CISF Officer Asked If I’m Indian For Not Knowing Hindi: Kanimozhi

In reply, CISF said they have ordered an enquiry into the incident.

Published
India
2 min read
Kanimozhi.
i

Lok Sabha Member of Parliament from Tamil Nadu M Kanimozhi on Sunday, 9 August tweeted about an incident at an airport, where she said she was asked if she was an Indian by a CISF officer, for not knowing Hindi.

Kanimozhi took to Twitter and said, “Today at the airport a CISF officer asked me if “I am an Indian” when I asked her to speak to me in tamil or English as I did not know Hindi. I would like to know from when being indian is equal to knowing Hindi. #hindiimposition.”

The incident has raised several questions about Hindi Imposition in the country, and why many people think it’s the national language of India whereas India does not have any national language.

‘Enquiry Ordered’: CISF Replies

The official Twitter handle of CISF (Central Industrial Security Force) tweeted in reply to Kanimozhi, “Warm greetings from @CISFHQrs. We sincerely acknowledge your unpleasant experience. Kindly DM journey details;  name of airport, location, date, and time of the incident for appropriate action in the matter.”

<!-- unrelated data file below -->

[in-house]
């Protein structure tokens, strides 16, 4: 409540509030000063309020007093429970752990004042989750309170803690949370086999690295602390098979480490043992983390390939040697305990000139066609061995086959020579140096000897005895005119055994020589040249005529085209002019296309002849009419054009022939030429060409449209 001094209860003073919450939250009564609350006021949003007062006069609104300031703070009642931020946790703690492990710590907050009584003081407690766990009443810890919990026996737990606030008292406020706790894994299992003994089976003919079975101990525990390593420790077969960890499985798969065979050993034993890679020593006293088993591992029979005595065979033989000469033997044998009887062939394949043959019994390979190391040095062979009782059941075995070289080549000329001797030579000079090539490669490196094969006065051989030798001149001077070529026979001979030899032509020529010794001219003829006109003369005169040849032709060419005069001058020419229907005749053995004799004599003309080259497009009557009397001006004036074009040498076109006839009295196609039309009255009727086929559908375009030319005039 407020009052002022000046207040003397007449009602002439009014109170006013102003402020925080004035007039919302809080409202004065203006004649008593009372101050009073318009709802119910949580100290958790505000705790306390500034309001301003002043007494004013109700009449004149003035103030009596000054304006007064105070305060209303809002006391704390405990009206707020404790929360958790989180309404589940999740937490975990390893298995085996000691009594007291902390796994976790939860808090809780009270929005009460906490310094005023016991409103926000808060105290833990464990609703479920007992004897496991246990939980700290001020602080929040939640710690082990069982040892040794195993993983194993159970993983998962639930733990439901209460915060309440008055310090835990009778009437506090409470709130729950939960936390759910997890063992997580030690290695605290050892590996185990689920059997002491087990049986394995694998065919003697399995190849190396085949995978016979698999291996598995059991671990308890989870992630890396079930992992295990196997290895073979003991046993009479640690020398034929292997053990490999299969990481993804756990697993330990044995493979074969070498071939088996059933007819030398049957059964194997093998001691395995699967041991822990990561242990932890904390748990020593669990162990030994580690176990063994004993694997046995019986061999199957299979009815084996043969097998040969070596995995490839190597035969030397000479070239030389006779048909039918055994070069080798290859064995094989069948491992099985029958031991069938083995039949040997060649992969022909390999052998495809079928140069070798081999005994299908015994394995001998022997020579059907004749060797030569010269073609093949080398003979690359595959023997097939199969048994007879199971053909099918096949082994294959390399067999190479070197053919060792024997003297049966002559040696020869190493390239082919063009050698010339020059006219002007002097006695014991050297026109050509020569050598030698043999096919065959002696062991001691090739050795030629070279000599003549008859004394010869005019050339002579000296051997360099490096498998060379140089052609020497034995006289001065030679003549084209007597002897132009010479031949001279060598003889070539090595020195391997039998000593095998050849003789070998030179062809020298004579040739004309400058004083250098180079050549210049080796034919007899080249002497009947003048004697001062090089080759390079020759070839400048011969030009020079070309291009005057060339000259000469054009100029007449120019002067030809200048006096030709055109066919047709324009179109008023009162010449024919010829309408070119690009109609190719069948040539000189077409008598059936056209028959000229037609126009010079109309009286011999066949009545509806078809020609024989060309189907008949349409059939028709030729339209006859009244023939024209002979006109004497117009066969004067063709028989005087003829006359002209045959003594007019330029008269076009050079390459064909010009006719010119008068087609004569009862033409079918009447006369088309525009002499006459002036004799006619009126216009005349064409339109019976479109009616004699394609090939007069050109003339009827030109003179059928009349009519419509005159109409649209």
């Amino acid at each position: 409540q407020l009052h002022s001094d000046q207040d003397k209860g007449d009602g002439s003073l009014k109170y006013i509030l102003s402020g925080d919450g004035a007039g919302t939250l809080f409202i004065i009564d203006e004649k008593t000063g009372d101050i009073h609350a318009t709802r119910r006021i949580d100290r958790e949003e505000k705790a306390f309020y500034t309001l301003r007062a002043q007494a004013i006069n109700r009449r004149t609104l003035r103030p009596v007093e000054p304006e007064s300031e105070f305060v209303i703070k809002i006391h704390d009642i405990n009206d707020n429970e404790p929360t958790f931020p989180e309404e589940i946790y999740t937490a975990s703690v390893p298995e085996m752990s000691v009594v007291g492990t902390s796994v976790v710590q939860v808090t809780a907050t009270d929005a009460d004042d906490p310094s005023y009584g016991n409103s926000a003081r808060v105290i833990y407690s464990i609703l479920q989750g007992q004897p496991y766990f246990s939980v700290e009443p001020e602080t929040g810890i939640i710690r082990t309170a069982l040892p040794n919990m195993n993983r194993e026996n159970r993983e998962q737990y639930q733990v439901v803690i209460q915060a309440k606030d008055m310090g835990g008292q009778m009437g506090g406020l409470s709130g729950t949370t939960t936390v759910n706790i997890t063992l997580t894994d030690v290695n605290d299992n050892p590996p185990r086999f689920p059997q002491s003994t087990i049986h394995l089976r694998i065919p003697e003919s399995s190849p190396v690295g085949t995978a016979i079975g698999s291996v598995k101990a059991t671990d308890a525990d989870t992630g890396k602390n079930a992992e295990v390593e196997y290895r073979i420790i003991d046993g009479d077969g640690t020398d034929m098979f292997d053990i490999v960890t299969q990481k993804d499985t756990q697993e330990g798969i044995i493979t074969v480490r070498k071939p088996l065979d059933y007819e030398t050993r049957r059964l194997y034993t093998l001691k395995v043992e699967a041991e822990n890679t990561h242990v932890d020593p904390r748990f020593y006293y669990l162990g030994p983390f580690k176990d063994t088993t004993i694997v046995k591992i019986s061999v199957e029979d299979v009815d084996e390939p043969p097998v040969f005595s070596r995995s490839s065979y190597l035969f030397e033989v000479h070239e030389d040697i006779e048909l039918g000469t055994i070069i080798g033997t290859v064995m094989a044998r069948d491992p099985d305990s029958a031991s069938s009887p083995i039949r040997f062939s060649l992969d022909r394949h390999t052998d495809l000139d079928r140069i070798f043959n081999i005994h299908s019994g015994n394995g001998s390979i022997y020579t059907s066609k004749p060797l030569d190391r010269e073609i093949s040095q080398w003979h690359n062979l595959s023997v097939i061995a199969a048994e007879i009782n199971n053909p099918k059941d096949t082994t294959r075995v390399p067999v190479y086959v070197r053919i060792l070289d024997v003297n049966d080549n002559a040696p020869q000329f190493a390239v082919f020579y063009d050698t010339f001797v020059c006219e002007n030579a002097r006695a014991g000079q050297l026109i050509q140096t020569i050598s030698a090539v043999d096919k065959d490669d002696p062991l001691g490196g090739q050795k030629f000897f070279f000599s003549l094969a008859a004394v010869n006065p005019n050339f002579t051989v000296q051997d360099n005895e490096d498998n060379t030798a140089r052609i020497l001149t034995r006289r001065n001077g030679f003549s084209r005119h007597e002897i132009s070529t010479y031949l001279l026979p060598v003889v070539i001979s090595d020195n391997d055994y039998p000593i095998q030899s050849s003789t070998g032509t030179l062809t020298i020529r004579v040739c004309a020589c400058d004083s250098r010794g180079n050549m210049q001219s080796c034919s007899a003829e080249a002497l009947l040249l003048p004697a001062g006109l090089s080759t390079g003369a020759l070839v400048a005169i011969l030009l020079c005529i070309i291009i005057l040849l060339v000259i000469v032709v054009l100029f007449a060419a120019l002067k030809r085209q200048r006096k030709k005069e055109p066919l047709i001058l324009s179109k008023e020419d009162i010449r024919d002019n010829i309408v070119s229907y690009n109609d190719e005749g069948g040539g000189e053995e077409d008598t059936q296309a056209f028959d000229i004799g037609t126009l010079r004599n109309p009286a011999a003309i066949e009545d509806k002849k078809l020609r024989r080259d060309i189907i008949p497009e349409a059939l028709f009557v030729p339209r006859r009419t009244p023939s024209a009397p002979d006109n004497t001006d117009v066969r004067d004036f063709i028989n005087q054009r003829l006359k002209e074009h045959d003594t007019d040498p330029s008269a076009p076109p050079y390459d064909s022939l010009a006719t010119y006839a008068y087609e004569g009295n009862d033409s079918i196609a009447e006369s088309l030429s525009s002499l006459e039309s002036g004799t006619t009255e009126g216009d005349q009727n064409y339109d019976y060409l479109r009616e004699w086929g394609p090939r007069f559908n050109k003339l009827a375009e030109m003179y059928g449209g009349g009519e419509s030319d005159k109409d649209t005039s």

Critics however point out that this is not an issue with an individual officer from a central force, but the larger belief being pushed in India that Hindi is the national language, or that Hindi is more important than other Indian languages. Currently, there are 22 official languages recognised in the eighth schedule of the Indian Constitution, and it includes Assamese, Bengali, Bodo, Dogri, Gujarati, Hindi, Kannada, Kashmiri, Konkani, Malayalam, Manipuri, Marathi, Maithili, Nepali, Oriya, Punjabi, Sanskrit, Santhali, Sindhi, Tamil, Telugu, and Urdu.

English and Hindi meanwhile are used as official languages for communication between the Union government and the state governments.

Several people in Kanimozhi’s replies and retweets condemned the alleged Hindi imposition by the Union government – most recently brought up in relation to the National Education Policy’s push for a three-language formula, that Tamil Nadu has always opposed on the grounds that this is a means of Hindi imposition.

Many people also recalled similar incidents they’ve faced – expressing shock that even MPs are not spared such treatment.

(The story was first published on The News Minute and has been republished in an arrangement.)

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